Begin playback in London, 1982:
Wagg, then a 33-year-old record-company
executive, is putting together an MTV-style
music-video series for Britian's trendy Channel
4. Since he hopes to market the show abroad,
Wagg hits upon the notion of hosting it with a
computerized creature who would appeal to
techno-freaks of all nations. Wagg turns to
George Stone, an advertising copywriter, and
Rocky Morton and Annabelle Jankel, a pair of
ingenious computer-graphic animators. Together
the three hatch Max.
To play their creation's human template (Max is
actually a flesh-and-blood actor whose image has
been manipulated by electronic trickery), Wagg
settles on Canada's Matt Frewer, who, with his
blandly handsome visage and mid-Atlantic accent,
seems ideally exportable. Frewer decides to
model Max's personality after the smarmy,
self-important goofiness of "The Mary Tyler Moore
Ted Baxter. "I particularly wanted to get
that phony bonhomie of Baxter," recalls the
actor. "Max always assumes a decadelong
friendship on the first meeting. At first sight
he'll ask about that blackhead on your nose."
Wagg has forbidden Frewer to discuss precisely how he's transformed into Headroom for fear of diminishing Max's mystique. ("If we tell you how to do it from A to Z," says the actor, "anybody could make Max. Add one egg, oregano, and you have Headroom Alfonso.") Despite such understandable reticence, this much can be disclosed. During a two-hour makeup session, Frewer dons a latex mask, shocking-blue contact lenses, a yellow, rubberized wig and a fibre-glass suit. His image is then processed through a kind of computer-graphic Cuisinart that electronically alters his features. Max's jerky vocal inflections are the product of a voice synthesizer.
The series' first episode opens with Max introducing a weird German video with an equally-weird, fractured-German sentence. "Everybody was scared stiff, " recalls Wagg of the premiere. But within a month more than a million viewers are turning in, nearly doubling Channel 4's ratings for the time slot. To maximize his star's appeal, Wagg begins cutting back on the music and bringing on such celebrity guests as Boy George, Simon LeBon and Jack Lemmon. By the eighth episode, Max has made his first public appearance--opening a furniture store in Belfast. From then on, says Wagg, "he was unstoppable."
Fast-forward to the States: The Cinemax pay-cable service, which has helped finance Max's launch in Britian, unleashes his series on the American audience. By now Max's ego--inflated, no doubt, by his worshipful press reviews--is roughly the size of a satellite dish, while his attention span has shrunk to microsecond dimensions. In short, he's become the perfect talk-show host. His run on Cinemax is rife with indelicate moments: Max introducing hair stylist Vidal Sassoon as "V.D. Sassoon"; Max listening to Sting go on about his "art" and suddenly breaking into an exaggerated yawn; Max greeting Michael Caine by saying, "OK, Michael, fire away ... What have you always wanted to ask me?" The show instantly enraptures young viewers. Max, after all, speaks their language: computer literate, media-wise and gleefully disrespectful. In shopping malls and homerooms, the coolest kids suddenly discover a new way to convulse each other. They begn t-t-talking like th-th-this.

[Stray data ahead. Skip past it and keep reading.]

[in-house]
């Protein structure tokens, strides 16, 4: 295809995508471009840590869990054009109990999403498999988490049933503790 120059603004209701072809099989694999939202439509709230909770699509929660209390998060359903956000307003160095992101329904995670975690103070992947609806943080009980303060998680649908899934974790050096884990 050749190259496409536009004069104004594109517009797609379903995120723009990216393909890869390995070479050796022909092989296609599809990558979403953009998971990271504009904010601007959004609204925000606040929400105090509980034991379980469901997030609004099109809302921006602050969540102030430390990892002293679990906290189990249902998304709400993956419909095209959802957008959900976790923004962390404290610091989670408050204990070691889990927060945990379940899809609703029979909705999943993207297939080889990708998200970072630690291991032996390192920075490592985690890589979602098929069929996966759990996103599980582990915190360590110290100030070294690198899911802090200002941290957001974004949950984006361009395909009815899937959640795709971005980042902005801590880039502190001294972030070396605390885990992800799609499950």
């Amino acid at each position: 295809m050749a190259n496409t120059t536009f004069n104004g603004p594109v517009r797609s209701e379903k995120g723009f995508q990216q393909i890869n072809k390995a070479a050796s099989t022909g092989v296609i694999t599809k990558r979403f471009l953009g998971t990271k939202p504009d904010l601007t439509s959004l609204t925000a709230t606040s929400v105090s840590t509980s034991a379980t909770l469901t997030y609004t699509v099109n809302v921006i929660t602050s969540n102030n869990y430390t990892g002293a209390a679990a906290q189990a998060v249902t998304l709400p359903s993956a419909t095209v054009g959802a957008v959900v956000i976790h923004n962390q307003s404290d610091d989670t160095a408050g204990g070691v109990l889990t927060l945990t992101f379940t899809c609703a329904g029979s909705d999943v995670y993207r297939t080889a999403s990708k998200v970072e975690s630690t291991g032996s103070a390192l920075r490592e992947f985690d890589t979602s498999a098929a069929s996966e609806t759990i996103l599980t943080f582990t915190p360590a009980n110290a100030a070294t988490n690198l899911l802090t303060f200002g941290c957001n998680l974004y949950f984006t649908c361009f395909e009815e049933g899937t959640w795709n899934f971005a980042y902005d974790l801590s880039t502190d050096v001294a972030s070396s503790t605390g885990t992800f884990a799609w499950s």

Insert new cassette, courtesy of Coke: The ever-ambitious Wagg realizes that he still needs something to give the "Maxhead" cult a mass spin. The Coca-Cola Co., meanwhile, is looking for a way to get the message about its New Coke to the teenagers they created it for. It's a marriage made in promotional heaven, the first real occasion in which a commercial spokesperson for a major corporation becomes a national celebrity as a result of his commercial performances.
Max's "C-C-Catch the wave" spots for Coke, two of which were directed by Ridley Scott, may be the most cleverly constructed pitches ever aimed at the under-30 viewer. In the most lavish, a massive assemblage of young "Cokeologists" gather in a cavernous hall and chant, Max, Max, Max!" as their hero appears on a giant video screen. The payoff for the company, according to Coca-Cola senior vice president John C. Reid, has been historic. "Max has broken almost every record for awareness of commercials," says Reid. "We did some consumer research and were startled to find out that 76 percent of all teenagers in this country had heard of Max after our first flight of ads."
Max even made it onto the cover of Mad Magazine, in a parody of a certain other newsweekly's Man of the Year issue.
Coke's next step is to tailor special Max commercials for black and Hispanic viewers, who make up two of the fastest-growing segments of the soft-drink market. One such shot shows pro-basketball superstar Michael Jordan using Max's screen image as a backboard for a spectacular slam-dunk. In another, Latin actress Lucia Mendez catches Max ogling her sizzling dance routine and plants a moist kiss smack on his monitor. As his latex tan turns crimson, Max sputters out, "Agarra la onda" (a loose Spanish translation of "Catch the wave"). So determined is Coke to hype the character into a household head that it has begun sending five-minute question-and-answer videos to local TV stations that want to "interview" Max. As the station's Robin Leach reads one of the questions from the script prepared by Coke, his electronic guest playfully leans forward to the bottom of the screen and exclaims, "Nice socks!"